So what was to become of this exceptional society of believers? Defended against siege for sixteen months, in June 1535, the walls were finally breached and the leaders executed as heretics. The steel cages used to encase the corpses of the ringleaders remain to this day, tethered ominously to the stone walls of the old cathedral and standing as evidence of the acute level of threat posed by the brief, but climatic, reign of van Leiden and his compatriots.
In the aftermath of the rebellion, the more bizarre elements of the story accompanied its bloody conclusion to produce a convenient warning against the perils of unfettered religiosity. Still, to disregard the Münsterites simply as crazed zealots on a skewed religious mission is to miss the point somewhat.
Rather than inhibiting social transformation, the Münster rebellion ultimately encouraged its dynamic and vigorous realisation. Through the instigation of new forms of communal organisation, broken lines of social practice were redrawn alongside the expansion of mental (and spiritual) horizons. In removing themselves from the bulk of ‘conventional’ society, the Münsterites demonstrated a desire for social encapsulation – one of the defining features of many New Religious Movements. (Just think of all those hippie ‘cults’ in the sixties who ‘dropped out of’ western modernity and lived together in remote woodland communes!) In a similar way, Münsterites articulated their dissatisfaction with conventional life through the physical instigation of a reactionary alternative. Crucially, all of this was internalised as part of a conspicuously spiritual world-view. In this way, any generalisations about religion as a purely conservative force seem extraneous and clumsy. Instead, it becomes clear that social transformation and religious belief can occupy the same mental space. In overturning traditional modes of government with dynamism and originality, the Münster Anabaptists proved that intense religiosity doesn’t have to result in the fierce safeguarding of the status quo, but is equally capable of transforming itself alongside social reality.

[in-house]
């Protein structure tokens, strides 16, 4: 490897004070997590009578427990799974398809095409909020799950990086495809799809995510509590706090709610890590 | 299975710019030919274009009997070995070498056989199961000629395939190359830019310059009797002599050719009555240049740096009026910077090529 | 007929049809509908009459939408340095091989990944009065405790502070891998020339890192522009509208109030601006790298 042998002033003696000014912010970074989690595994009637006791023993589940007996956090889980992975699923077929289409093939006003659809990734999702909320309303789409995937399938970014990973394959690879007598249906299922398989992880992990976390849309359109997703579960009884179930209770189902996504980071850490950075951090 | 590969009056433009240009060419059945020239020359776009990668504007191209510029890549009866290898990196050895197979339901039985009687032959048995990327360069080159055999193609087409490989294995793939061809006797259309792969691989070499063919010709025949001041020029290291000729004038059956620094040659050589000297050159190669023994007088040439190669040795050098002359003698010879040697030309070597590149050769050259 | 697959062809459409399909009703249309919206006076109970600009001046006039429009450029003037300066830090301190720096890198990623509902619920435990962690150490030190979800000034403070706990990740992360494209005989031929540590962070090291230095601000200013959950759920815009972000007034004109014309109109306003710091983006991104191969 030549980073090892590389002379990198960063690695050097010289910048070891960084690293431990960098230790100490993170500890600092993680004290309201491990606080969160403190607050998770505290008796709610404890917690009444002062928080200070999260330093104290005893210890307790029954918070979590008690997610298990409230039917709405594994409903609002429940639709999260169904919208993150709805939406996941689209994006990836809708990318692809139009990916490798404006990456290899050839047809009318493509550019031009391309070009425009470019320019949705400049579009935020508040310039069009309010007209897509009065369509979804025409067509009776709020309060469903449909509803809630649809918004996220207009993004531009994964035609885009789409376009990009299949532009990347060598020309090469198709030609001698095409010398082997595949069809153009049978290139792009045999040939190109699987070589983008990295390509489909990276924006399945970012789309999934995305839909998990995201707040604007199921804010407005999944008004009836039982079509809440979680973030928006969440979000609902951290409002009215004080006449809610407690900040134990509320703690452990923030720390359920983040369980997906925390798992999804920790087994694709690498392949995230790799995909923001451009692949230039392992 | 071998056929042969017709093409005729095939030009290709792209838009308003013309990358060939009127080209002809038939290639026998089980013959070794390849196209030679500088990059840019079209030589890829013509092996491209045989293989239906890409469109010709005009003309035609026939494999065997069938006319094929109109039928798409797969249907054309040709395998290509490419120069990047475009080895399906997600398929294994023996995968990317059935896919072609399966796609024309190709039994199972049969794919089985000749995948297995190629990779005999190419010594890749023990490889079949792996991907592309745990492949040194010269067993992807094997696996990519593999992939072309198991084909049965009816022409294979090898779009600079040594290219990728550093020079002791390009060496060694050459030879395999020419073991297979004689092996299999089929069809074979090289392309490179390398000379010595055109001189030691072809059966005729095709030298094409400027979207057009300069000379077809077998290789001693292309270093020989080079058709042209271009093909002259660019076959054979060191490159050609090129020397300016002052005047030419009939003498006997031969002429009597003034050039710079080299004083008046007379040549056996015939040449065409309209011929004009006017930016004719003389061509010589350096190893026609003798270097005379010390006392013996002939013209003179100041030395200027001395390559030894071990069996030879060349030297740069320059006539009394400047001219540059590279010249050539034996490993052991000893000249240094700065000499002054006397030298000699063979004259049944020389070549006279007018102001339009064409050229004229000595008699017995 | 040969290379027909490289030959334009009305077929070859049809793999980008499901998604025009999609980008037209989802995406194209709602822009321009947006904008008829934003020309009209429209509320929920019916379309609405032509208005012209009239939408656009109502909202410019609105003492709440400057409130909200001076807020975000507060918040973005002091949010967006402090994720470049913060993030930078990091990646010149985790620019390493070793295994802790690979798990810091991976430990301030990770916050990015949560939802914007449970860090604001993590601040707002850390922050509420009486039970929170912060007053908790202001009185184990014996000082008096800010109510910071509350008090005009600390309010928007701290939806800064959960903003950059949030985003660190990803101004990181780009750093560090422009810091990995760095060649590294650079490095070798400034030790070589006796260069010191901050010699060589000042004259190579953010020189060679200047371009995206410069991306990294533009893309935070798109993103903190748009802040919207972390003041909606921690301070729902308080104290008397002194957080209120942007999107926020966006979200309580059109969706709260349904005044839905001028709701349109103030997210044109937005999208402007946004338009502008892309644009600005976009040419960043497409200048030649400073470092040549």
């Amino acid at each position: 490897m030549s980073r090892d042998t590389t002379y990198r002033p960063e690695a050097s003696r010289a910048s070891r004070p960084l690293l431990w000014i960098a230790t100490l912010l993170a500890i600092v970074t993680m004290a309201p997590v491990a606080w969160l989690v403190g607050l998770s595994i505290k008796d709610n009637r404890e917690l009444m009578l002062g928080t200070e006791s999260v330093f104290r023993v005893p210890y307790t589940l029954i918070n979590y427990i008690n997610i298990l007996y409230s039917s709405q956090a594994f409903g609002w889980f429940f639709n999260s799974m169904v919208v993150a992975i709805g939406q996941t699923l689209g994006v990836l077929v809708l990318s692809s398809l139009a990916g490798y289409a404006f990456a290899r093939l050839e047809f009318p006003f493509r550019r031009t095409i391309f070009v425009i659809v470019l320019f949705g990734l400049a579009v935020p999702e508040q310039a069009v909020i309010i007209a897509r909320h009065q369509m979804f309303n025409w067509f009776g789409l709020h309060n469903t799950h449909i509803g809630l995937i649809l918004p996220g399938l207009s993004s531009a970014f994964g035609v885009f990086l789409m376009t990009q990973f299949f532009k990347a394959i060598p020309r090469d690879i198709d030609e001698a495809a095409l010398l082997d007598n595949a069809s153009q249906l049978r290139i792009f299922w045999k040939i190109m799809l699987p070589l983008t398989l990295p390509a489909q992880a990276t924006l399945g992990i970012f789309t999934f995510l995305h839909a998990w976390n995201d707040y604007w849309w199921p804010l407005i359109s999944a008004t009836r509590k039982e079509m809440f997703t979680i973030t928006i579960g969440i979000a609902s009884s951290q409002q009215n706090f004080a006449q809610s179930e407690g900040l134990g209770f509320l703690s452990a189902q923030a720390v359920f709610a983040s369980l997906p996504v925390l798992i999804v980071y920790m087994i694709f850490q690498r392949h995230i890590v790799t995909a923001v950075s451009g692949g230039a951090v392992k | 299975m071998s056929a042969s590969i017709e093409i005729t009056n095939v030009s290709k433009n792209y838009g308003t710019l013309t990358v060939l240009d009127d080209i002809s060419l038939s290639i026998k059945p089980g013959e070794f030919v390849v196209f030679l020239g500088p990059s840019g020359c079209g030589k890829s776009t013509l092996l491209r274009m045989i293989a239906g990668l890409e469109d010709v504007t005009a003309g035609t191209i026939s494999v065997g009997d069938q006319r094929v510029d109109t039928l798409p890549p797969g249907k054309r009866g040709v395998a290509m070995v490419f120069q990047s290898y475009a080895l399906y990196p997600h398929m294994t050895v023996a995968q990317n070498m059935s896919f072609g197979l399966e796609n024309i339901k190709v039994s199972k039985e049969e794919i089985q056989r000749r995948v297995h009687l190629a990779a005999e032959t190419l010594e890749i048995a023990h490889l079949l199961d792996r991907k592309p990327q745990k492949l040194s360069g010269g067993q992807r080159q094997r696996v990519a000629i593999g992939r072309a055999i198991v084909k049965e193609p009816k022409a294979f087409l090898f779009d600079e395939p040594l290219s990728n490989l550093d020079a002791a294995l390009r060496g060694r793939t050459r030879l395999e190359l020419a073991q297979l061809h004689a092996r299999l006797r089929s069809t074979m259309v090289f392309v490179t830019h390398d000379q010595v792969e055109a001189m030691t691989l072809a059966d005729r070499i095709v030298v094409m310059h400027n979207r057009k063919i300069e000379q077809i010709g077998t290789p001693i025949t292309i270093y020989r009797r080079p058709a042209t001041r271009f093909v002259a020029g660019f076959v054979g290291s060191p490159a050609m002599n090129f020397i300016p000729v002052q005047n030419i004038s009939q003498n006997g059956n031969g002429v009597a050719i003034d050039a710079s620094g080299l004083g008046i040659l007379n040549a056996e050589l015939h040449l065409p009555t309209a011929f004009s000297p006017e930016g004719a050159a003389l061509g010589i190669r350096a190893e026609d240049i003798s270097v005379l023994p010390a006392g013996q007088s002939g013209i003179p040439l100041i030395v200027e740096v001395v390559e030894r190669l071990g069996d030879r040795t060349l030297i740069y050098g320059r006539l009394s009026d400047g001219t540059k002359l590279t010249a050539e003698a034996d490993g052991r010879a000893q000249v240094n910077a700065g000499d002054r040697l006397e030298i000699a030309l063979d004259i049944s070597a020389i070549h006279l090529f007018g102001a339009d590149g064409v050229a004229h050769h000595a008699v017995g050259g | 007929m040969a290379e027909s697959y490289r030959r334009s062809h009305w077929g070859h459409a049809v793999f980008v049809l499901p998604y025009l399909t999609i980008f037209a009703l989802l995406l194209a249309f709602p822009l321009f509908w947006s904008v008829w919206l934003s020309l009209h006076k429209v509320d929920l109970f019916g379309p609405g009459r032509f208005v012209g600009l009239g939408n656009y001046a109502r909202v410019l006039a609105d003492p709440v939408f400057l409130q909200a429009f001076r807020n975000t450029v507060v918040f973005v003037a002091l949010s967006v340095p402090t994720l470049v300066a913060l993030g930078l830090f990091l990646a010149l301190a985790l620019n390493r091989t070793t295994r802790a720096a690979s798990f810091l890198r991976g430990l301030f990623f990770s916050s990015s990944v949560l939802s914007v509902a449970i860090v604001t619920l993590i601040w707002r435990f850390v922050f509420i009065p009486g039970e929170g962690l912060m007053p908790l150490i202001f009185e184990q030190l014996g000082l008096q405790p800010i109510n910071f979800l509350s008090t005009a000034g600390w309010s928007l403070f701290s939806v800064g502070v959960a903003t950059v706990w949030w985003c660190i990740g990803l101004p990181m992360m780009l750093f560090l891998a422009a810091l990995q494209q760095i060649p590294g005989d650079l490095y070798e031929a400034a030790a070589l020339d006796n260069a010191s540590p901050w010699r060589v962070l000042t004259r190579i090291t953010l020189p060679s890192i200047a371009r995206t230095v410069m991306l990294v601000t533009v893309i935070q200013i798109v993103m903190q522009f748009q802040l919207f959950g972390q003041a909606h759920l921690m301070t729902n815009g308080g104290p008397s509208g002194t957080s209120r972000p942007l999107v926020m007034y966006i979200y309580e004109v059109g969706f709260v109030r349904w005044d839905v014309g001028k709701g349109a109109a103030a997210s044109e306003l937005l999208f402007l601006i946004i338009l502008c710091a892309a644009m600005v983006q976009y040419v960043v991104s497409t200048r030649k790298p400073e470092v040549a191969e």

“Everything Christian brothers and sister have belongs to one as well as the other. You will lack nothing… God won’t allow you to go wanting. Everything will be common. It belongs to all of us.”
Bernhard Rothmann, a communal reformer who inspired part of the Munster Anabaptist movement.
The historian Hans Jurgen-Goertz believed Jan Van Leiden saw his new kingdom as a revival of the original apostolic Christianity.
Reports written by Anabaptist critics claim Jan Van Leiden took sixteen wives.
Anabaptism flourished among peasants and artisans. In many areas it shifted towards a predominantly peasant movement, but in places like Munster and the Low Counties craftsmen outnumbered peasant believers.
Anabaptism professed simplicity and openness in the sharing and worshipping of religion. Sermons took place alongside roadsides, barns and taverns. Many converts felt they could trust this open and inclusive worship. The focus on community and common land meant Anabaptism was linked with criticism of government.